People often ask me, ‘well, it’s not really as exciting as Indiana Jones, now is it?’
I reply, ‘to an archaeologist, yes, it certainly is!’

— Zahi Hawass

Writings by Zahi Hawass

Dr. Hawass is a prolific author. He shares his knowledge about ancient Egypt along with the thrill of his discoveries in his many books. You can learn even more from the articles that he writes just for drhawass.com, and from his web diary, through which you can follow him on his adventures!

  • May 22nd 2011

    Tomorrow Dr. Zahi Hawass the Minister of State for Antiquities will open 7 tombs in the New Kingdom Cemetery in South Saqqara for tourism for the first time. This site contains the famous tomb of Maya, who was the treasurer of King Tut, as well as the tomb of Horemheb, the general of King Tut who later became king.

  • May 22nd 2011

    Egypt’s first ever academic institute for Museology will be established in Cairo by the Ministry of State for Antiquities (MSA). The institute will be set up in Casdagli Palace in the Down Town area with an initial intake of 60 students. 

  • May 20th 2011

    I will never forget what I saw when I went to Saqqara before I became Minister of Antiquities for the second time.  During the Revolution, people built over five hundred tombs (a modern cemetery) above sites near the pyramids of Pepi I, Pepi II, and Djedkare Isesi. I found out that the people who live nearby also built a mosque on the causeway of the pyramid of Djedkare Isesi. 

  • May 20th 2011

    It has come to my attention that an organization called Nature Conservation Egypt is circulating a petition about Lake Qarun in the Fayum, implicating me in a real estate project that threatens this site: www.petitiononline.com/nce2/

  • May 19th 2011

    On May 12, I met with Mr. Adalberto Biasiotti, a UNESCO security, fire prevention and protection expert, and Mr. Stéphane Thefo, an Interpol criminal intelligence officer in the Works of Art Unit. These two gentlemen spent thirteen days travelling throughout Egypt to examine the security measures in place at sites and museums, so that we can learn how to better protect them. They also came to discuss ways to repatriate any of the objects that went missing during the January Revolution and that may be smuggled out of the country.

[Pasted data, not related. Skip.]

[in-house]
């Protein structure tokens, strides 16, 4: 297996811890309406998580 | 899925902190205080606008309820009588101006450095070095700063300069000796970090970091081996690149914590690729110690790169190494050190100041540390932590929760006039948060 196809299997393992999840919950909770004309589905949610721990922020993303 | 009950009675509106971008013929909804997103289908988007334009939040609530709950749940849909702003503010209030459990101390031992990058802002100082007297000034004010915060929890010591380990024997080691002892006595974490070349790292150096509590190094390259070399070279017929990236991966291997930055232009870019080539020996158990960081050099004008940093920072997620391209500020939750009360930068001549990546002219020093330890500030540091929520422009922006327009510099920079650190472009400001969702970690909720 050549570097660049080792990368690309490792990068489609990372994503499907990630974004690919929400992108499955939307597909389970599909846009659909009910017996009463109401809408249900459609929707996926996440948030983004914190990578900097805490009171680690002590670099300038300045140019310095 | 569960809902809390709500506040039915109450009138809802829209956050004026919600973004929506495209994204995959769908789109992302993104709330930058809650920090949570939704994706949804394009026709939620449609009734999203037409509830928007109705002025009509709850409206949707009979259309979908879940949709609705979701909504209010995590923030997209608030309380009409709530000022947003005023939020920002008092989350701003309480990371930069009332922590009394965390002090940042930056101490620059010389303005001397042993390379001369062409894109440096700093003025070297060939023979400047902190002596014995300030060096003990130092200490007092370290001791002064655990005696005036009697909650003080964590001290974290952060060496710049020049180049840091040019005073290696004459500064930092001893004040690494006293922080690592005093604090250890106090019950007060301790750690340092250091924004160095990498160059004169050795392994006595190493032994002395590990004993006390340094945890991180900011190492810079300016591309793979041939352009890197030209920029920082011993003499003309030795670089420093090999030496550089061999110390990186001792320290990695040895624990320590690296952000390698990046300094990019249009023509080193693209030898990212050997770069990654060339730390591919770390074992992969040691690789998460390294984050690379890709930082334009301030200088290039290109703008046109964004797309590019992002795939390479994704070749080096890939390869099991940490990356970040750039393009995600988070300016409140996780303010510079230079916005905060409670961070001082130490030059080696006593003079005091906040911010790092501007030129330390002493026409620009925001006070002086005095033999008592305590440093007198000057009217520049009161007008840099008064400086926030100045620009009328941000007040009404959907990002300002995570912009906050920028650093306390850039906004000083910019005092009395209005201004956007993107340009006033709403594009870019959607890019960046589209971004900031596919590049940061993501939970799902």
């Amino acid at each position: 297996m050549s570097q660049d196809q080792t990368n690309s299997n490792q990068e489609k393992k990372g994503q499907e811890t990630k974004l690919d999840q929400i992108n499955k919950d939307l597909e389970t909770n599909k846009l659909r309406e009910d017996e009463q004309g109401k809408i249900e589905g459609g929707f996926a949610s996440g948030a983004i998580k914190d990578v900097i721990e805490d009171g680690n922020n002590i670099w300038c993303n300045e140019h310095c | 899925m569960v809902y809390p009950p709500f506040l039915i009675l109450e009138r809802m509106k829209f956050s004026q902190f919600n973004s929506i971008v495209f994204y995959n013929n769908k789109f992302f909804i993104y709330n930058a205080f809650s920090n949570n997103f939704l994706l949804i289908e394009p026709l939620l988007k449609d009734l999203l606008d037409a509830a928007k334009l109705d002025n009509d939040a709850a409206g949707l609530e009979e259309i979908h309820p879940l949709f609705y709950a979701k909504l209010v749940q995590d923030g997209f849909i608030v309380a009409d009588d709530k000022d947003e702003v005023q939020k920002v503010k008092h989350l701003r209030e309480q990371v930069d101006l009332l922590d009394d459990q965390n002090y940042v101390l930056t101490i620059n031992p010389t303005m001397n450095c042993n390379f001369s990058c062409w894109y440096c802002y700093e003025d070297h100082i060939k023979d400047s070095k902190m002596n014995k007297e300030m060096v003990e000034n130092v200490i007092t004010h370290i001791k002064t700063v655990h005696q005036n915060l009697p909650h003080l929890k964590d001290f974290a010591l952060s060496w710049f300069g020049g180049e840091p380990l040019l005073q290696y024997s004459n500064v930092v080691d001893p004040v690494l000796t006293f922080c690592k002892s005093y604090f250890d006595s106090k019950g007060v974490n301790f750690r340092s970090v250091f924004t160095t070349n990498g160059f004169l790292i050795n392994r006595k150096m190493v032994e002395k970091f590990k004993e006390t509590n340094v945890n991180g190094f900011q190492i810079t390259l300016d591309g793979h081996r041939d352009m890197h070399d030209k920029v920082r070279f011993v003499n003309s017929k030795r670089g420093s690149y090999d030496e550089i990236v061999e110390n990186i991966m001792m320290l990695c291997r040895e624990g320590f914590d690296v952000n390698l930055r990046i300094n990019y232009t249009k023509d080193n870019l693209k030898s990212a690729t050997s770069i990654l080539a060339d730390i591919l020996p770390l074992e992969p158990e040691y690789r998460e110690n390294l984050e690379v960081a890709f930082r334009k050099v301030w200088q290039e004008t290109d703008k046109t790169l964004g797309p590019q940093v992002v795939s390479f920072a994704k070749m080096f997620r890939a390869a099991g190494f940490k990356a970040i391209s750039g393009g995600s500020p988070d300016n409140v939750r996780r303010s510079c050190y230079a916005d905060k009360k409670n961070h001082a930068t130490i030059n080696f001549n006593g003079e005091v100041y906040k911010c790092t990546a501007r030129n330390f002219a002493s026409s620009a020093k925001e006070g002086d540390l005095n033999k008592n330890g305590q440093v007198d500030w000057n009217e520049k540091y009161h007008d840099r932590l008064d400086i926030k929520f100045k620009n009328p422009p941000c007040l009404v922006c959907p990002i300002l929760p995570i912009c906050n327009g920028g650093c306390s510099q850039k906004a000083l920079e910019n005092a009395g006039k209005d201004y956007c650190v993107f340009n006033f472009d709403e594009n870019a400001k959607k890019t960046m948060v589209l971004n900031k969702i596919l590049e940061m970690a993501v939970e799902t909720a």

• May 17th 2011

    Yesterday, I had a meeting with a good friend of mine, Deborah Lehr, the Director of the Capitol Archaeological Institute (CAI) at George Washington University in the United States. Deborah came to see me as the head of an important delegation from the States called the International Coalition to Support Protection of Egyptian Antiquities. The Coalition was made up of notable representatives of the CAI, the Archaeological Institute of America, the American Schools of Oriental Research at Boston University, and the National Geographic Society.

  • May 17th 2011

    Terry is one of the greatest friends that I have ever had in my life. When I think about my closest friends, Terry is at the top of the list!

  • May 15th 2011

    Since I became the Secretary General of the Supreme Council of Antiquities (now the Ministry of State for Antiquities [MSA]) in 2002, I have been at the forefront of a national project to restore dilapidated Coptic, Jewish and Islamic buildings, along with Egypt’s ancient monuments. I went to Alexandria yesterday with the Minister of Justice, Chancellor Mohamed Abdel Aziz el-Gendy, the head of the Alexandrian courts, Chancellor Kamel el Khole, the Heads of the MSA’s Project and Islamic-Coptic Sectors, General Mohamed el-Sheikha and Dr Mostafa Amin, and Dr Hafez Abdel Azim, from the Engineering Research Center at Cairo University.

  • May 12th 2011

    A limestone stele of the Old Kingdom period (c. 2649-2134 BC), depicting a hunting scene from the daily life of its owner, is to be returned to Egypt by the Museum of Basel, Switzerland. The stele is 51 cm high and dates to the 5th Dynasty (c. 2465-2323 BC). 

  • May 10th 2011

    On Sunday I attended an event with Fayoum Governor, Major General Mahmoud Assem Gad, Prof. Edda Bresciani of the University of Pisa, Dr Ginevra Letizia, Director of Italian Co-operation in Cairo, Dr Carla Bianconi of the Ministry of Foreign Affairs in Italy, the President of the University of Pisa, Amani Nakhlah of the United Nations Development Program and Engineer, Antonio Giammarusti, the international co-manager of the project. The event was to celebrate the end of the second phase of the Medinet Madi Development Project in the Fayoum governorate, the opening of the site and its visitor center to the public.

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